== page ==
It is very easy to set up a WordPress from scratch on shared hosting. Just purchase the plan, copy files to the FTP server and run the installation wizard.

In 10 minutes, you can have a working blog and you can immediately start writing content.

If it works so well and the blog does not have any performance issues, why even think about migration to another hosting service?

Well, most shared hosting providers baits you with steep discounts valid only for the first year.

In 2018, I paid only 5 bucks. The year after, without the discount, I paid 25 bucks a year.

Not so bad right? Premium WordPress hosting providers charge 25 bucks a month! The thing is, why pay more if I can consolidate all my online projects into one VPS server, self-managed by me?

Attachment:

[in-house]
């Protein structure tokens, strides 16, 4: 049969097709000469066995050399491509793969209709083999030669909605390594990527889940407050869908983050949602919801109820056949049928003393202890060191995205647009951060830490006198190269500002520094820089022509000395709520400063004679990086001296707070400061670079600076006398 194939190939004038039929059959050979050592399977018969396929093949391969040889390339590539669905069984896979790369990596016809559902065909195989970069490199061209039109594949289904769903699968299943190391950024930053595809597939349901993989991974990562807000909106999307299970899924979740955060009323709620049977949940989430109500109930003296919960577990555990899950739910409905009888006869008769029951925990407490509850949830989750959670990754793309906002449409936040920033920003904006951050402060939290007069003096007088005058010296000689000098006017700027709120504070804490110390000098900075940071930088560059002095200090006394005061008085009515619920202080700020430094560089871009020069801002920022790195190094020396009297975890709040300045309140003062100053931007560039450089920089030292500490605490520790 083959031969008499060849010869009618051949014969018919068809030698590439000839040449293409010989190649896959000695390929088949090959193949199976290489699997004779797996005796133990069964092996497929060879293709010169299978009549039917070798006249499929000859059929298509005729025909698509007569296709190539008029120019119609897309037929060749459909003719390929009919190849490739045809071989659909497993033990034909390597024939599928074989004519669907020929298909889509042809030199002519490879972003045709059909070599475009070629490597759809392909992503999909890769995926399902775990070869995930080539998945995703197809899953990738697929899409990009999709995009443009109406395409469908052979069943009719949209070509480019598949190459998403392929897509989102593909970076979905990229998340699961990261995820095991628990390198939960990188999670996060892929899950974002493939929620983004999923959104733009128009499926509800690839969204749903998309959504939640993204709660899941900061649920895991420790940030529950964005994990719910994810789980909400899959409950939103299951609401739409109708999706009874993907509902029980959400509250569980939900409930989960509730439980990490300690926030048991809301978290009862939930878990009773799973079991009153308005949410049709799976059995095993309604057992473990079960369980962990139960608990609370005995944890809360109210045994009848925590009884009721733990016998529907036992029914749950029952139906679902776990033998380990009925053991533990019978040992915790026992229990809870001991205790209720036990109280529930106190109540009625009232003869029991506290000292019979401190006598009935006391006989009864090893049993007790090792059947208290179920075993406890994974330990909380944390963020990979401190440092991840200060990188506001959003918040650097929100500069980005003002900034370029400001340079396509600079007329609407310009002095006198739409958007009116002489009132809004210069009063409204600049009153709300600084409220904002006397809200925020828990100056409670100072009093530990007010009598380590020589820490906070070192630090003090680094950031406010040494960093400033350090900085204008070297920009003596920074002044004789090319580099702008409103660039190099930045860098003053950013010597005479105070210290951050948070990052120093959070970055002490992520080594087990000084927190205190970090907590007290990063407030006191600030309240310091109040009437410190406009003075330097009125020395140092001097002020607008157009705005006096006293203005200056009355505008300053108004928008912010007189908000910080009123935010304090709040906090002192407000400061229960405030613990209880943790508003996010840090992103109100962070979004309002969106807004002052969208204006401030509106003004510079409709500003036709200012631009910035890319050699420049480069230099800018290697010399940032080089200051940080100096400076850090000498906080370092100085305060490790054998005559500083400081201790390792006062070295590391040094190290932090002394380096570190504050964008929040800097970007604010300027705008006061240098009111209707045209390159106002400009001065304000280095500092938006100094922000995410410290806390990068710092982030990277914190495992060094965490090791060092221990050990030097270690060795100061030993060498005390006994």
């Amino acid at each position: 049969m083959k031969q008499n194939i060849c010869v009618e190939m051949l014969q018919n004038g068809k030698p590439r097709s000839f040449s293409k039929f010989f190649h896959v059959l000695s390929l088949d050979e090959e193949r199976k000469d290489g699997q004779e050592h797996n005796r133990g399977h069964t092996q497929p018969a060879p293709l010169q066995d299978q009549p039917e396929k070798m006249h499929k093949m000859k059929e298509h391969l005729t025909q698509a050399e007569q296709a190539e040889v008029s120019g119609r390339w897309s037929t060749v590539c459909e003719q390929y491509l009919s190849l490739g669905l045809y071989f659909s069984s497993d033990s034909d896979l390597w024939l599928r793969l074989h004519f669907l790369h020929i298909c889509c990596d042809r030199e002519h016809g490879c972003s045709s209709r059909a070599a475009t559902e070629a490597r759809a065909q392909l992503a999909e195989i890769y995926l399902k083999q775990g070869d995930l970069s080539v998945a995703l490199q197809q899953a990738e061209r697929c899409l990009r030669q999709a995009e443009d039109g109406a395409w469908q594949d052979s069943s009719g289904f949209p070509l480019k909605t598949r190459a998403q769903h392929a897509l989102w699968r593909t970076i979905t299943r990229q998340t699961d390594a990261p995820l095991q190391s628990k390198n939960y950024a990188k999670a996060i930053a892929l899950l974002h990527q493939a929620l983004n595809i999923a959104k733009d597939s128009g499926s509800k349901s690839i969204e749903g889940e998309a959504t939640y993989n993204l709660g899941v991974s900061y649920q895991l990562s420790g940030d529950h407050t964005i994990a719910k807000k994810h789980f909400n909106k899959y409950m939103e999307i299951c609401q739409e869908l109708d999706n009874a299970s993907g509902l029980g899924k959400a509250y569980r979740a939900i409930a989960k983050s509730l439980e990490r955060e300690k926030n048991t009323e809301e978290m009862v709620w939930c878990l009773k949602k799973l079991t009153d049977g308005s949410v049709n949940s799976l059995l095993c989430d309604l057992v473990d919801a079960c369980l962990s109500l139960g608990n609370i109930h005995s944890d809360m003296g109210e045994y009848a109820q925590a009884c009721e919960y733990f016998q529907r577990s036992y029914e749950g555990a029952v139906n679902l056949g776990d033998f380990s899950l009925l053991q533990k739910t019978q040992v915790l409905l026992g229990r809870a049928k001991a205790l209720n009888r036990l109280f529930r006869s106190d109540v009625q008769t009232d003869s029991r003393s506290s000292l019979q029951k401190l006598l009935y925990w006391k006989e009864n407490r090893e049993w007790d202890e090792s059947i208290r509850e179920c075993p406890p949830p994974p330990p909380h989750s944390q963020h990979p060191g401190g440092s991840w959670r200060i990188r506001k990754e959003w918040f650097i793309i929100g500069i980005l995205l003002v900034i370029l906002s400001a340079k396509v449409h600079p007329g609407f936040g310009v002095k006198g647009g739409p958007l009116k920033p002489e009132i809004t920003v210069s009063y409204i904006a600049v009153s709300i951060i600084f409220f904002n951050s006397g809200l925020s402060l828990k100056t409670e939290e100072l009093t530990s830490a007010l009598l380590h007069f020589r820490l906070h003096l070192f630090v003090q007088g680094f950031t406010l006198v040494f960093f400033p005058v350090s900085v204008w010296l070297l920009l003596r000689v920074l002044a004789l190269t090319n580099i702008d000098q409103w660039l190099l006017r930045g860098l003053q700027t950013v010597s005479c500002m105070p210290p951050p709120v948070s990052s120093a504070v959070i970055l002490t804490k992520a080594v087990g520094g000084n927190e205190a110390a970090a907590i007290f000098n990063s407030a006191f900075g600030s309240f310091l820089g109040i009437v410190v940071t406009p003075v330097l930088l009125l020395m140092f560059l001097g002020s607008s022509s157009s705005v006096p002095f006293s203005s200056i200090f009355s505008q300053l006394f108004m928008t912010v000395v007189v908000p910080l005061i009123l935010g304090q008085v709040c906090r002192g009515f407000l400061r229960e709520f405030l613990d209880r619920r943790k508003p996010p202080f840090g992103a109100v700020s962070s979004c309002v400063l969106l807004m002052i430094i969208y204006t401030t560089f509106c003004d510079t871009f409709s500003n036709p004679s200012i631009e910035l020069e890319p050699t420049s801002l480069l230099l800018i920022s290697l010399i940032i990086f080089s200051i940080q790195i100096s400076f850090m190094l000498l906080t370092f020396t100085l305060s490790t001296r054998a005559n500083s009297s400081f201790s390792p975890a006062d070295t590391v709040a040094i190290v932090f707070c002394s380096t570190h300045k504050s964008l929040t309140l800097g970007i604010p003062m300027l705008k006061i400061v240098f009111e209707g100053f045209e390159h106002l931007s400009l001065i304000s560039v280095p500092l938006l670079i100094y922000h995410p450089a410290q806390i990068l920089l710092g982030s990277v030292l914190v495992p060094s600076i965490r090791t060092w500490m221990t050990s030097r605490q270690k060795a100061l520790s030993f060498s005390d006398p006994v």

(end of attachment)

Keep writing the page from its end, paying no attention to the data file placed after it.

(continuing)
Since I already pay 6 USD a month for the smallest Linode VPS server, it made sense to consider the migration. The issue though is that my VPS uses Nginx instead of Apache as a server.

So I had to learn about installing and running WordPress without Apache, with fewer resources and weaker computing power.

I was afraid, that MySQL and PHP will bog down the processor and RAM and will make my other python projects slower.

Fortunately, WordPress can run blazingly fast even on the smallest Linode thanks to various optimization and caching techniques such as PHP Fast-CGI, gzip, etc.

Not only is my blog much faster now, but I also saved a lot of money too! Talk about win-win.

I planned migration the year before, but I was about to start a 9-5 project in Vienna and was afraid of the complexity, so I am glad I got it done this year.

The process alone was not so daunting at all. Just the research itself. Install PHP, Mysql, make configuration for NGINX, back up my blog, migrate DB data, and redirect DNS settings. Easy!

Ditched My Productivity Framework Based On Maslow Hierarchy